=> #<Arel::Table:0x00000101740160 @name="posts", @engine=Post(id: integer, title: string, body: text, publishing_date: date, published: boolean, created_at: datetime, updated_at: datetime), @columns=nil, @aliases=[], @table_alias=nil, @primary_key=nil>

Examples

Match/Like operator

Use this when you want to match a part of the string, so instead of this:

Post.where('title like ?', '%welcome%')
# SELECT "posts".* FROM "posts"  WHERE (title like '%welcome%')

you can do this

Post.where arel[:title].matches('%welcome%') #arel = Post.arel_table

Will skip string examples for brevity's sake

Less Than Operator - lt

Post.where(arel[:created_].lt 1.day.ago).to_sql
"SELECT `posts`.* FROM `posts`  WHERE (`posts`.`created_at` < '2015-09-26 16:19:31')"

Greater Than Operator - gt

Post.where(arel[:created_].gt 1.day.ago).to_sql
"SELECT `posts`.* FROM `posts`  WHERE (`posts`.`created_at` > '2015-09-26 16:19:31')"

Less than or equal Operator - lteq

Post.where(arel[:created_].lteq 1.day.ago).to_sql
"SELECT `posts`.* FROM `posts`  WHERE (`posts`.`created_at` <= '2015-09-26 16:19:31')"

Greater than or equal Operator - gteq

Post.where(arel[:created_].gteq 1.day.ago).to_sql
"SELECT `posts`.* FROM `posts`  WHERE (`posts`.`created_at` >= '2015-09-26 16:19:31')"

Real world Use-Case

Consider the following AR scope

String version

  scope : find_valid_phones_to_whom_we_can_text, -> { where(duplicate: false)
    .where("notification_type = 'mobile' OR notification_type = 'phone' OR notification_type = 'office_phone'")} do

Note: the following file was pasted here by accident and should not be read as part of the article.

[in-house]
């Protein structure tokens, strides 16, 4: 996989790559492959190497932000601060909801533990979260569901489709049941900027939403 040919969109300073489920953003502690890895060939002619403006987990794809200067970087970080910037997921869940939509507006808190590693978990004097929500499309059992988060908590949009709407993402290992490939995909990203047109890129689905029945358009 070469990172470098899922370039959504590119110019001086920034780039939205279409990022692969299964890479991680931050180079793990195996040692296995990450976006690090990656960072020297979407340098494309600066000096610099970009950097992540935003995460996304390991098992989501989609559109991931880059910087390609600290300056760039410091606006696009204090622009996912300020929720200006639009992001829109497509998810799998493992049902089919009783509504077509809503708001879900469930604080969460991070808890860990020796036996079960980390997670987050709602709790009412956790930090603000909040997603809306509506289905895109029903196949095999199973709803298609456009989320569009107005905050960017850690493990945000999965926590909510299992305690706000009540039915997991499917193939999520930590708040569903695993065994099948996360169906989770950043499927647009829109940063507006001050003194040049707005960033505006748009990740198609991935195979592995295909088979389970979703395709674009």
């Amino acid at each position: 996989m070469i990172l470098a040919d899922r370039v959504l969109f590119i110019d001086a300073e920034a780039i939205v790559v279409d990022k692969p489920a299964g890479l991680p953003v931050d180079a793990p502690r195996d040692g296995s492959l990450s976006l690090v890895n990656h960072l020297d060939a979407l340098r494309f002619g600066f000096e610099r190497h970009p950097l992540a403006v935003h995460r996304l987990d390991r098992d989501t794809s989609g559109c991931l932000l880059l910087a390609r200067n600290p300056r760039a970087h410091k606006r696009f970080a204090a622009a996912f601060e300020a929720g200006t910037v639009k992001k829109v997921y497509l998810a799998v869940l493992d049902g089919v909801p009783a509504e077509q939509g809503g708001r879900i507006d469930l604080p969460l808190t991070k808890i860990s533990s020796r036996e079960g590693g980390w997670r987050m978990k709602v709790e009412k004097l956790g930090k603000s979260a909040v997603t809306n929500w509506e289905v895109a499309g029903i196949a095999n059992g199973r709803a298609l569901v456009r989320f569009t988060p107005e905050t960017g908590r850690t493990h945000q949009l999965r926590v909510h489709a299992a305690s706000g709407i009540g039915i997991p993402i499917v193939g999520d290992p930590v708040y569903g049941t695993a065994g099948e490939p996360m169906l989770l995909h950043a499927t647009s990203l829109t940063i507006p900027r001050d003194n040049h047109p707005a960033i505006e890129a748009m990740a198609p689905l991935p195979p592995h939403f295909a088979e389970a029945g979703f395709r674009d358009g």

# fetches only those records whose contact number is valid
    def whitelisted
      # contact number should not start from 800, (800)
      query = []
      # an array of numbers where we don't want to send sms
      BLACKLISTED_NUMBER_PREFIXES.each do |prefix|
        if query.empty?
          query << "(contact NOT LIKE '#{prefix}%' AND contact NOT LIKE '(#{prefix})%')"
        else
          query << "(contact NOT LIKE '#{prefix}%' AND contact NOT LIKE '(#{prefix})%')"
        end
      end
      # contact number should not be more than 10 characters
      query << "NOT length(contact) > 10"

      where(query.join(" AND "))
    end
  end

Arel Version

  scope : find_valid_phones_to_whom_we_can_text, -> { where(duplicate: false)
    .where(notification_type: ['mobile', 'phone', 'office_phone']) } do
    # fetches only those records whose contact number is valid
    def whitelisted
      contact = Notification.arel_table[:contact]
      # contact number should not be more than 10 characters
      has_valid_length = Arel::Nodes::NamedFunction.new('length', [contact]).lteq(10)
      # contact number should not start from 800, 888 etc
      where( contact.does_not_match_any(BLACKLISTED_NUMBER_PREFIXES)
        .and( has_valid_length ))
    end
  end

As you can see above, Arel version reads better.

Wrapping Up

Arel full fledged query generator which generate any SQL query. So question is should you use it?

Like all things in computer science. the answer is it depends on the use-case. Here is how I like to think about it:

  1. SQL that ActiveRecord can generate: Use ActiveRecord.
  2. SQL that ActiveRecord can't generate but doesn't have dynamic conditional logic. Use Strings.
  3. SQL that ActiveRecord can't generate & also have dynamic conditional logic based on paremeters: Use AREL as shown in the above real-world example

To conclude, I would say Arel is tool that every rails developer should have in their toolbox.

Lastly, This is a blog post written after an year's gap. so any feedback/comments/questions are welcome by tweeting to me at @gaurish